Throughout the course, we have discussed various forms of culture that part takes in art history. It ranges from artworks in Ancient Egypt and Mesopotamia to artwork in Ancient Greece and Rome. Each era provided their society with a certain influence in day to day activities. For example, Ancient Egypt and Mesopotamia had a society filled with a god worshiping civilization, meanwhile, Ancient Greece and Rome had more of an interest towards the incorporation of humanism in their artwork. Despite their great sense of polarity, each generation has a substantial amount of similarity between them. However, due to differences in ideology, the artwork in each era consists of contradicting principles.

Bouncing between each art period, it can clearly be seen at how different each society was. Starting from Ancient Egypt and Mesopotamia, much of their artwork consisted of worship towards god-like figures or deities. In their culture, looking up to a higher power was their answer in regards to everything in life. There had to be a God in which to eulogize. The afterlife was also a huge concept in which the people of Ancient Egypt highly praised. That is why it was constantly assimilated in the artwork of the Egyptians. Society during this time was also extremely based on class and money. For example, the concept of hierarchy can be seen in the piece known as The Standard of Ur. When looked upon closely, there are three levels that represent life differently. Within each level, you can see a portrayal of how certain people lived the life that they did. The most lower level portrays the subjects as slaves working for their master, delivering something like a gift for their god. The upper level shows a being larger than the rest of the subjects who breaks the barrier of the upper border. In Egyptian society, a God is commonly represented in art as the largest being visible, which explains the unusually large figure in this art piece.  This God is presented as the almighty being, while all his subjects are kneeling and sitting before him. As previously stated, the Egyptians took great lengths into depicting a huge part of their culture into their artwork, of which is the appraisal of deities and god-like representations.

While the ancient Egyptians took their time in depicting Gods and worshipers, the Romans and Greeks had a much different idea of what should be incorporated into their artwork. The Romans and Greeks believed in the concept of humanism. This is when art is primarily based on human-like structures rather than God-like in order to convey the reality of being human. An example of humanism in the culture of the Romans and Greeks would be the statue of Kouros. As stated in my previous blog post, This is an ancient sculpture representing the nude male youth in an upright stature. In Greek, the name Kouros even means ” youth, boy, especially of noble rank.”  The Kouros statue shows a nude male standing straight on both feet, one foot forward, and one foot backward. Anatomically when standing this way, it is quite uncomfortable, however, this was how the ideal male youth was depicted. It is also portrayed as nude because, in the Greek culture, nudity was deemed as prideful and as showing a sense of unimaginable strength.

From the creation of the Kouros figurine, comes the creation of the Kritios Boy and Polykleitos. As time went by, the standard of what a male should look like increased in stature. Broader shoulders were being depicted, as well, as a stronger core. The stance of the figure also changed since the Kouros. The Kourous had a very rigid stance, more of uncomfortable. The Polykleitos, on the other hand, had a very loose stance with one leg bent.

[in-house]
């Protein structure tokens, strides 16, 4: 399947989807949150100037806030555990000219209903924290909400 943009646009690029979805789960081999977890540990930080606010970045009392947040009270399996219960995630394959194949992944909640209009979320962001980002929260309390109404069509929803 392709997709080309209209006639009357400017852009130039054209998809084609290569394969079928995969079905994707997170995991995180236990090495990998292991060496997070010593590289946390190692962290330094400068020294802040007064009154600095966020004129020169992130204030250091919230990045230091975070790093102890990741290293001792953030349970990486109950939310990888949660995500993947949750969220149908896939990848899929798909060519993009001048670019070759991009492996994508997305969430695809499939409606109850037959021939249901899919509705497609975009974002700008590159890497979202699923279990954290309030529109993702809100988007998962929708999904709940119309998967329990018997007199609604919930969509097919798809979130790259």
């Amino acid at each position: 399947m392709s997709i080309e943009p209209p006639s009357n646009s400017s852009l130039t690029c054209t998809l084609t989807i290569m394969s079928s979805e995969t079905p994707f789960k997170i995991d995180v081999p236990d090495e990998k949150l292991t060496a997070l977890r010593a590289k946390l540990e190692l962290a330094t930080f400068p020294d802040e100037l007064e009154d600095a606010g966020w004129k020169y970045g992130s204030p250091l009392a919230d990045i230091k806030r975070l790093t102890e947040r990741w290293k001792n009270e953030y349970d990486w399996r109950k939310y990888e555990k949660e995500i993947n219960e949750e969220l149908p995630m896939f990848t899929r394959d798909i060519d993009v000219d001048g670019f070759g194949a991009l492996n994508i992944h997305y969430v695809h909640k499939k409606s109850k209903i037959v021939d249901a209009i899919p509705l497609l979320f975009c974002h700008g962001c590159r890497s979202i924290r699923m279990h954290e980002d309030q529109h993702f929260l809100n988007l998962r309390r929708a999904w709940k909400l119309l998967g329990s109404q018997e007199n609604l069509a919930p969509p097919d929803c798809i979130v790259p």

Another huge concept in which the Romans and Greeks have integrated into their artwork is human portraiture. This was a concept in which they believed that the human face should be shown as it is. The flaws of the face were specifically targeted in creating a bust.

With all these differences come subtle similarities between the two eras of artwork. Some of these similarities include the portrayal of individuals that symbolize a sort of power for the rest of civilization, diverging only in the way it is presented. One civilization presents it in the way of the Gods, and the other civilization presents it in the way of warriors, nudity or kings. Despite the differences or similarities, each piece of artwork has a great influence on modern day society. It has shaped the way we think, create, and utilize are artistic talent. Much of modern art has evolved from the basics of the Ancient world and it is amazing to understand the artistic evolution presented before me. Human creation will continue to learn from past artwork, and society will continue to be blessed with masterpieces.

Image result for kouros, kritios boy, and polykleitos       Image result for kouros

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Humanism and Art

The study of humanism is to understand the quality of human life. It’s a system of thought used constantly throughout the artistic culture where its main focus is on humans and their values, capacities, and worth. Humanism can be used in literature, art, and even in civilization, however, the Greek and Romans have made this concept their central focus in art and in life. In the Greek and Roman culture, when it comes to art, may it be the being of a man or woman, the focus is shifted upon the anatomy and pure physicality of that being. Individuality is clearly expressed through each line drawn of chiseled within, as well as, uniqueness. Both, the artist’s individuality is expressed along with the artist’s subject. In comparison, Mesopotamia and Egyptian art focus on the power of the deities, ancient civilization, and God-like representations. The Greek and Romans attention was highly diverted towards the physicality of the human individual.